LEEP

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What is a LEEP?
Woman talking to doctor

LEEP stands for loop electrosurgical excision procedure. It is a procedure to remove precancerous or abnormal cells from the cervix. The cervix is the neck-shaped opening at the lower, narrow part of the uterus. It connects the uterus to the vagina. LEEP involves using a thin wire loop heated by electric current to shave off a thin layer of cervical tissue. Doctors use LEEP to treat cervical dysplasia (precancerous cells on the cervix) and diagnose the cause of moderate to severe cell abnormalities. 

Your doctor may recommend a LEEP after other gynecologic screening tests detect abnormal cervical cells. LEEP may be the only treatment necessary to cure your condition. In other cases, LEEP results can help guide other treatment.

LEEP is only one method used to treat cervical abnormalities. Discuss all your treatment options with your doctor to understand which options are right for you.

Why is a LEEP performed?

Your doctor may recommend a LEEP to diagnose or treat diseases and conditions of the cervix including:

  • Abnormalities that show up on other gynecologic screening tests such as a Pap test, colposcopy, or cervical biopsy

  • Diethylstilbestrol (DES) exposure

  • Genital warts, a sign human papillomavirus (HPV) infection

  • Polyps, which are benign growths

Who performs a LEEP?

A gynecologist performs LEEP. A gynecologist is a doctor who specializes in women’s reproductive health.

How is a LEEP performed?

Your doctor will perform a LEEP in a doctor’s office or outpatient setting. The procedure takes about 10 minutes and generally includes these steps: 

  1. You will undress from the waist down and use a paper covering for modesty, or undress completely and put on a hospital gown.

  2. You will lie on an examination table and rest your feet in stirrups.

  3. Your doctor will gently insert a speculum into your vagina to view and access the cervix.

  4. Your doctor may use a colposcope (a special magnifying glass) to examine the cervix and find the abnormal areas.

  5. Your doctor will inject local anesthetic into the cervix to numb it.

  6. Your doctor may apply a vinegar solution to the cervix to make the abnormal tissue more visible.

  7. Your doctor will pass the wire loop through the cervix to remove the abnormal tissue. The wire loop is heated with an electric current, which helps control bleeding. Your doctor may use forceps to hold the cervix still during this part of the procedure.

  8. If necessary, your doctor will apply a special paste to your cervix to stop bleeding.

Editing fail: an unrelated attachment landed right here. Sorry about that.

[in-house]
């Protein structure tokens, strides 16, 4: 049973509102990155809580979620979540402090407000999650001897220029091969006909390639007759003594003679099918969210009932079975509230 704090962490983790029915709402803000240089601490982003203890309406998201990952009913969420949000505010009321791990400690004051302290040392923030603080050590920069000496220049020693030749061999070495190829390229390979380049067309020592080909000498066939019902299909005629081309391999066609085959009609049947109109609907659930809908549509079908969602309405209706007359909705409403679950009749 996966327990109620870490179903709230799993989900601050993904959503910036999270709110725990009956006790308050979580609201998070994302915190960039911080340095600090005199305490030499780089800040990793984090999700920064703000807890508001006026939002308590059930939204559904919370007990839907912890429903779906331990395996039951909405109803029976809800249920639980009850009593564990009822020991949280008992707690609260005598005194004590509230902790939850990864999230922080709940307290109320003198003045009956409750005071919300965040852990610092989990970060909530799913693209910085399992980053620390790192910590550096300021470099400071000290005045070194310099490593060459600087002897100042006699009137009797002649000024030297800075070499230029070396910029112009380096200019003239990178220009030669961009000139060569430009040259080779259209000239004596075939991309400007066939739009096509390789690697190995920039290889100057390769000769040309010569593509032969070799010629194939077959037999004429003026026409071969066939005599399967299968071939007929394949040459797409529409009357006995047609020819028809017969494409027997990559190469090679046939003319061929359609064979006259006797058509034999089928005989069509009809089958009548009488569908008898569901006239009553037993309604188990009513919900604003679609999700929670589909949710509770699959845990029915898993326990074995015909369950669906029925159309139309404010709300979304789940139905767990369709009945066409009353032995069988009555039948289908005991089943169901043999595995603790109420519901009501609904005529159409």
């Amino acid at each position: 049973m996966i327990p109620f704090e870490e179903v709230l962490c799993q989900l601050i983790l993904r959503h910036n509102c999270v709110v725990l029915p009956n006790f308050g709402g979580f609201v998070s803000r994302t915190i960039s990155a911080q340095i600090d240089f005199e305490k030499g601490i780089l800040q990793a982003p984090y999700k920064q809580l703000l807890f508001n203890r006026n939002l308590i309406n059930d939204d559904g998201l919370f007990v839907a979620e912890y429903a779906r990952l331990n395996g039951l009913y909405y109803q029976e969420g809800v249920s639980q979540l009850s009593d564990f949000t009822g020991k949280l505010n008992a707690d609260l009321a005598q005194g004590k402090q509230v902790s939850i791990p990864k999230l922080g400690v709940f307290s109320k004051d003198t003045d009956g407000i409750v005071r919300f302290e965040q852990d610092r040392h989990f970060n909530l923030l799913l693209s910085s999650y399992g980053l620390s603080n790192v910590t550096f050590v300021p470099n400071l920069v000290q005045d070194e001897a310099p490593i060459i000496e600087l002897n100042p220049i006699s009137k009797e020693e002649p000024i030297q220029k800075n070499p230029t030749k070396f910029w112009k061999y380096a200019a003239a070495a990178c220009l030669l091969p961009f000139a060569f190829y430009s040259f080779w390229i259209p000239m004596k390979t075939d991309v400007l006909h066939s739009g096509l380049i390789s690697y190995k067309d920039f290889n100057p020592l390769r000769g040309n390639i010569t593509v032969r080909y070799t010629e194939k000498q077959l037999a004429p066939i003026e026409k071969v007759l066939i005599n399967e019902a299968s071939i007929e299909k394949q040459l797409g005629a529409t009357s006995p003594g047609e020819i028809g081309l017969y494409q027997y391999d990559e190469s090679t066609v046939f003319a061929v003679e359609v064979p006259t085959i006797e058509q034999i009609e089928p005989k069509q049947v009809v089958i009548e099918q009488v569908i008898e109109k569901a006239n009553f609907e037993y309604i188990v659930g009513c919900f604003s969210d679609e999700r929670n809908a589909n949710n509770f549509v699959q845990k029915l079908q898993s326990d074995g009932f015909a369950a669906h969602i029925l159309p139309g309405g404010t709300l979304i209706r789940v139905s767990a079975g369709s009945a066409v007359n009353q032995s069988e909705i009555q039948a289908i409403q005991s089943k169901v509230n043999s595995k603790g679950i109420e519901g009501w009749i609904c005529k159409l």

9. A lab will examine the tissue samples.

Will I feel pain?

Your comfort and relaxation is important to both you and your care team. You may feel pressure or cramping during the procedure, but you should not feel pain. Tell your doctor is you are uncomfortable or feel faint during the procedure.

What can I expect after my LEEP?

Knowing what to expect after a LEEP can help you get back to your everyday life as soon as possible. 

How will I feel after a LEEP?

You might feel drowsy if you had sedative medications. You may have mild cramping, spotting, and brownish-black discharge for several days and up to a week following LEEP. It may take up to four weeks for your cervix to heal. Follow your doctor’s advice for recovery. General recovery tips include:

  • Avoid heavy lifting and strenuous activity

  • Don’t put anything in the vagina for at least four weeks (avoid douching, sex and tampons)

  • Don’t swim or soak in a tub

  • Take pain medications only as your doctor recommends. Some pain medicines, such as aspirin, increase the risk of bleeding.

When can I go home?

You should be able to go home right after the procedure. If you had sedative medications, you will need a family member or friend drive you home.

When should I call my doctor? 

It is important to keep your follow-up appointment after a LEEP. Call your doctor for questions and concerns between appointments. Call your doctor right away or seek immediate medical care if you have: 

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Medical Reviewer: William C. Lloyd III, MD, FACS
Last Review Date: 2018 Nov 4
  1. Loop Electrosurgical Excision Procedure. John Hopkins Medicine. http://www.hopkinsmedicine.org/healthlibrary/test_procedures/gynecology/loop_electrosurgical_excisio...
  2. How are cervical cancers and pre-cancers diagnosed? American Cancer Society. http://www.cancer.org/cancer/cervicalcancer/detailedguide/cervical-cancer-diagnosis
  3. Loop Electrocautery Excision Procedure (LEEP) and Cone Biopsy. University of Washington. http://www.uwmedicine.org/patient-care/our-services/medical-services/gynecology/pages/articleview.as...
  4. Colposcopy. American College of Obstetricians and Gynecologists. http://www.acog.org/~/media/For%20Patients/faq135.pdf?dmc=1&ts=20130830T1246282949
  5. LEEP: Post-Procedure Restrictions. Better Medicine. http://www.bettermedicine.com/article/leep-post-procedure-restrictions
  6. FAQ: Loop Electrosurgical Excision Procedure. The American Society of Obstetricians and Gynecologists. http://www.acog.org/~/media/For%20Patients/faq110.pdf?dmc=1&ts=20130910T1614243327
  7. Understanding Cervical Changes: A Health Guide for Women. National Cancer Institute. http://www.cancer.gov/cancertopics/understandingcervicalchanges/page12
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